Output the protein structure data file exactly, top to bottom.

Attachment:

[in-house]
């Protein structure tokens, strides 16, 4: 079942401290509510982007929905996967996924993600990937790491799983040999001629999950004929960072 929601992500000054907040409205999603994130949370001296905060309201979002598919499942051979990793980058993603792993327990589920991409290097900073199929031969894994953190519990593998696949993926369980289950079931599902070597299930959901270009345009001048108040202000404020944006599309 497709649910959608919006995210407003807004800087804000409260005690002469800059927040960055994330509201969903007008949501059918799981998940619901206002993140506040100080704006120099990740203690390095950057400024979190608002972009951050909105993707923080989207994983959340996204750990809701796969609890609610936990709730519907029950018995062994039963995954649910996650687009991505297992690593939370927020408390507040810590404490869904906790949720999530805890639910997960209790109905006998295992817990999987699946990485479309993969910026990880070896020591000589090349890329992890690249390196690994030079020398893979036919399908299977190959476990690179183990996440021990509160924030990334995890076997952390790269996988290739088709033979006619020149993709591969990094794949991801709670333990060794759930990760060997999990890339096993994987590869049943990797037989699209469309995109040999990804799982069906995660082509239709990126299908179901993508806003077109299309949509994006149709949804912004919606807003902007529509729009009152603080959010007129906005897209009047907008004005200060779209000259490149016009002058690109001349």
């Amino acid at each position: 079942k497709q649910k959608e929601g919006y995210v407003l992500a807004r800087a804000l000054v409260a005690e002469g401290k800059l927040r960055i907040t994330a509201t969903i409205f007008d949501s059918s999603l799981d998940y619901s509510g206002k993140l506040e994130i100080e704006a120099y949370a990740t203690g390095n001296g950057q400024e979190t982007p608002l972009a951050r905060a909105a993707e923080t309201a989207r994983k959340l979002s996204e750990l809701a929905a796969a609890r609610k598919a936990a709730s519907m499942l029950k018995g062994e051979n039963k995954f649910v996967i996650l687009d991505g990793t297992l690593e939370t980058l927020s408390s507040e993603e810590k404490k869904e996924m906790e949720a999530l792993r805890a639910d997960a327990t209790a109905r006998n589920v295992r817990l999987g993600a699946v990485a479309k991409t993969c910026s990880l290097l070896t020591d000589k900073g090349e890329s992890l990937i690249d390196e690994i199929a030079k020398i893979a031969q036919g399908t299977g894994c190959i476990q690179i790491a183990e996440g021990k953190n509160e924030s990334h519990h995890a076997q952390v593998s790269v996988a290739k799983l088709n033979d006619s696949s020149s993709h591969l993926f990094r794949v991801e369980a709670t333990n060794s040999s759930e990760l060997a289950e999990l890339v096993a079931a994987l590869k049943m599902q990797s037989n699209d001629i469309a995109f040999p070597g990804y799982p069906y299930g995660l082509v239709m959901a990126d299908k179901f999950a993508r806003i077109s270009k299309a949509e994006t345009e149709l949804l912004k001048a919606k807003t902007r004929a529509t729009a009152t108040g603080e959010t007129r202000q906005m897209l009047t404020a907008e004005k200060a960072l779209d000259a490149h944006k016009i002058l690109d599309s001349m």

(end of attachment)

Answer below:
[in-house]
């Protein structure tokens, strides 16, 4: 079942401290509510982007929905996967996924993600990937790491799983040999001629999950004929960072 929601992500000054907040409205999603994130949370001296905060309201979002598919499942051979990793980058993603792993327990589920991409290097900073199929031969894994953190519990593998696949993926369980289950079931599902070597299930959901270009345009001048108040202000404020944006599309 497709649910959608919006995210407003807004800087804000409260005690002469800059927040960055994330509201969903007008949501059918799981998940619901206002993140506040100080704006120099990740203690390095950057400024979190608002972009951050909105993707923080989207994983959340996204750990809701796969609890609610936990709730519907029950018995062994039963995954649910996650687009991505297992690593939370927020408390507040810590404490869904906790949720999530805890639910997960209790109905006998295992817990999987699946990485479309993969910026990880070896020591000589090349890329992890690249390196690994030079020398893979036919399908299977190959476990690179183990996440021990509160924030990334995890076997952390790269996988290739088709033979006619020149993709591969990094794949991801709670333990060794759930990760060997999990890339096993994987590869049943990797037989699209469309995109040999990804799982069906995660082509239709990126299908179901993508806003077109299309949509994006149709949804912004919606807003902007529509729009009152603080959010007129906005897209009047907008004005200060779209000259490149016009002058690109001349």
């Amino acid at each position: 079942k497709q649910k959608e929601g919006y995210v407003l992500a807004r800087a804000l000054v409260a005690e002469g401290k800059l927040r960055i907040t994330a509201t969903i409205f007008d949501s059918s999603l799981d998940y619901s509510g206002k993140l506040e994130i100080e704006a120099y949370a990740t203690g390095n001296g950057q400024e979190t982007p608002l972009a951050r905060a909105a993707e923080t309201a989207r994983k959340l979002s996204e750990l809701a929905a796969a609890r609610k598919a936990a709730s519907m499942l029950k018995g062994e051979n039963k995954f649910v996967i996650l687009d991505g990793t297992l690593e939370t980058l927020s408390s507040e993603e810590k404490k869904e996924m906790e949720a999530l792993r805890a639910d997960a327990t209790a109905r006998n589920v295992r817990l999987g993600a699946v990485a479309k991409t993969c910026s990880l290097l070896t020591d000589k900073g090349e890329s992890l990937i690249d390196e690994i199929a030079k020398i893979a031969q036919g399908t299977g894994c190959i476990q690179i790491a183990e996440g021990k953190n509160e924030s990334h519990h995890a076997q952390v593998s790269v996988a290739k799983l088709n033979d006619s696949s020149s993709h591969l993926f990094r794949v991801e369980a709670t333990n060794s040999s759930e990760l060997a289950e999990l890339v096993a079931a994987l590869k049943m599902q990797s037989n699209d001629i469309a995109f040999p070597g990804y799982p069906y299930g995660l082509v239709m959901a990126d299908k179901f999950a993508r806003i077109s270009k299309a949509e994006t345009e149709l949804l912004k001048a919606k807003t902007r004929a529509t729009a009152t108040g603080e959010t007129r202000q906005m897209l009047t404020a907008e004005k200060a960072l779209d000259a490149h944006k016009i002058l690109d599309s001349m």